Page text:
Architecture and design can reinforce culture. As a reflection of our story in Nova Scotia, the architecture at Queen’s Marque is contextual and progressive – a modern interpretation of our past.
The design of Queen’s Marque started with marine forms, the grand sweep of a vessel, the graceful bend of a bow, and elevated something utilitarian into something beautiful. An evolution seen in our past and starting to take hold again in our City; the shapes speak to our shipbuilding past, present, and future.
Queen’s Marque is designed as a district. A place to work, to live, to stay, and to play. Although each component is meant to act independently, the overall concept effortlessly tells the same story. The North and South wharf buildings are emblematic of ships docking on the Waterfront. The buildings are adorned in copper and glass and protrude into the Lower Water Street façade, where they support a sandstone bar, as if carrying the cargo of Nova Scotia high above the ground. The floating stone bar, clad in local sandstone, is articulated with a series of projecting and angled ‘chocks’ on either side, providing support and a sense of anchoring.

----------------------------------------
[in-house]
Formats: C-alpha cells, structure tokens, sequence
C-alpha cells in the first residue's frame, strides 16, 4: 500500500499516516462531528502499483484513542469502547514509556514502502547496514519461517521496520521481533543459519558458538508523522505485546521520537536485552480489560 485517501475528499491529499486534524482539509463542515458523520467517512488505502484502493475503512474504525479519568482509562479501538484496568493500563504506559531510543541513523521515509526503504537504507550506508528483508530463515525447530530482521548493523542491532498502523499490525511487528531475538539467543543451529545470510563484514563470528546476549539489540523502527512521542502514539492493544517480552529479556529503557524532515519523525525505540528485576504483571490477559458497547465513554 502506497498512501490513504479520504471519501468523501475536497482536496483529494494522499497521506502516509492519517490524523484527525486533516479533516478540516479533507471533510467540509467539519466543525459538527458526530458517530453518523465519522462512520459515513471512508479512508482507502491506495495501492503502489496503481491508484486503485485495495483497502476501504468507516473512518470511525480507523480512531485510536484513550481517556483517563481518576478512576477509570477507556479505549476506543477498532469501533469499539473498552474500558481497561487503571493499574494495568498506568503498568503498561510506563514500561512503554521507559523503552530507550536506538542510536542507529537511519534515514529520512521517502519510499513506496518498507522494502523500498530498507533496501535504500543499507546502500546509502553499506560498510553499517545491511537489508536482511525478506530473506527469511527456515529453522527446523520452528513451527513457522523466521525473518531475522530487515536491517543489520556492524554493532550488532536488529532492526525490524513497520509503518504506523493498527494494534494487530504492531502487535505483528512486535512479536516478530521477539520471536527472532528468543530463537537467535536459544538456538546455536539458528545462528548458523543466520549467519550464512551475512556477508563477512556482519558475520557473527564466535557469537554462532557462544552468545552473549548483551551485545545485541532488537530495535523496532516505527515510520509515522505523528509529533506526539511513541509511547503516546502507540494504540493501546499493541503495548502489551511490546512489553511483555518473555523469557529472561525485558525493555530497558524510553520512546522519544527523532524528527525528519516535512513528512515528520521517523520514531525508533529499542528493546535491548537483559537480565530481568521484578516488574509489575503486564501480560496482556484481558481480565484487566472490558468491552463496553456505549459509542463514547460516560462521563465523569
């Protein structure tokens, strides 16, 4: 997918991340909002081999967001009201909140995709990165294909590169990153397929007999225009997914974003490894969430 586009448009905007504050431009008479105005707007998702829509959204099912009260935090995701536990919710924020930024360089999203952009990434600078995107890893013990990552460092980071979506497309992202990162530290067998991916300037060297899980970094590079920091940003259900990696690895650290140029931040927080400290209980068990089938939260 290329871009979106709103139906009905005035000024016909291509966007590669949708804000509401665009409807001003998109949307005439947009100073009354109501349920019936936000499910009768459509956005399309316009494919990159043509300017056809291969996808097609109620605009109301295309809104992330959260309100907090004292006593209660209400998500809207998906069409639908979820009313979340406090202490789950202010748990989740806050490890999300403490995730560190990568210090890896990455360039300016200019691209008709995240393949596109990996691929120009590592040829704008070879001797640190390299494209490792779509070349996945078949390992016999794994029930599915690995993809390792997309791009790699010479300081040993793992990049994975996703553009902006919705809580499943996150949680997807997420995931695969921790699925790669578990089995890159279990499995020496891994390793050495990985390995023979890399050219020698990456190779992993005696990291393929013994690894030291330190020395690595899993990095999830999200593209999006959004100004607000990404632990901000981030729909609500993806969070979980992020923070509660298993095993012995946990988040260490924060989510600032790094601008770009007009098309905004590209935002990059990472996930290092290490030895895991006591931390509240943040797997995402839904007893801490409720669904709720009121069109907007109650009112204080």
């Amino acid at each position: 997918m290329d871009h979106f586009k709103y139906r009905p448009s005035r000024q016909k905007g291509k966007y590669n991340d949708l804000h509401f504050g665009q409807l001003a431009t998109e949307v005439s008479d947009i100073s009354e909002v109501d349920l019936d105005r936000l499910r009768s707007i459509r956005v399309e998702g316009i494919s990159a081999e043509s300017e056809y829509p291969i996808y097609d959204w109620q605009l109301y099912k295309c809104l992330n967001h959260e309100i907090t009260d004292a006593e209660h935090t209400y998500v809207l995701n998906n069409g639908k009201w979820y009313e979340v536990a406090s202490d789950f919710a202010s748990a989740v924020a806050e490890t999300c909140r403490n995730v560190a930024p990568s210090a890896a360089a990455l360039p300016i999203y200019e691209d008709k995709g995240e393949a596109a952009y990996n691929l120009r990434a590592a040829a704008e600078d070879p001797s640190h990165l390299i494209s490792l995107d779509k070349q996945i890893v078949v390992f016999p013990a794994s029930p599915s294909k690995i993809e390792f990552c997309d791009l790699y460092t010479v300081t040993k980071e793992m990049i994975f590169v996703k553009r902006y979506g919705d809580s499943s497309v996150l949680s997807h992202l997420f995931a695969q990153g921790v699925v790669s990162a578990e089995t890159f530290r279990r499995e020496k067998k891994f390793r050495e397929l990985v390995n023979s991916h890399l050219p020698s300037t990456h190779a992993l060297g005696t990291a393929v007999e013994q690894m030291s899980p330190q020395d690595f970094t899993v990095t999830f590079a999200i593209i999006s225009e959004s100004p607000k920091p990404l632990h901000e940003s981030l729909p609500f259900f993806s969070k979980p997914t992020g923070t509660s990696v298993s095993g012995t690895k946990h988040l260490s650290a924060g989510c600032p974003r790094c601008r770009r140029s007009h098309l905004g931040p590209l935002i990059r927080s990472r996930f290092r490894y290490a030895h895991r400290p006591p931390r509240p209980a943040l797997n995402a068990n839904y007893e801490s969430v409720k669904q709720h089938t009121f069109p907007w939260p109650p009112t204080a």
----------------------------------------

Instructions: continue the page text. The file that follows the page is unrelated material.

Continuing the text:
The rising pier building, “Rise Again”, breaches the Halifax Harbour, extending from below the surface, up out of the ocean. At its apex is the yet to be named and designed “harbour light” art installation – a proud and emblematic piece in which people can enter, climb and interact as part of the glowing installation. The interplay between Rise Again and the reimagined Queen’s Landing – the original slipway descending into the Harbour – pays homage to Nova Scotia’s enduring nautical legacy. Locally sourced or inspired materials, are organized in a way to provide rhythm and story, while also creating a human scale as they define the building’s base, middle and top. At the terminus of George and Prince Streets, building entrances are emphasized with backlit granite glass and art installations within columns, which provide additional support for the floating and cantilevered stone bar overhead.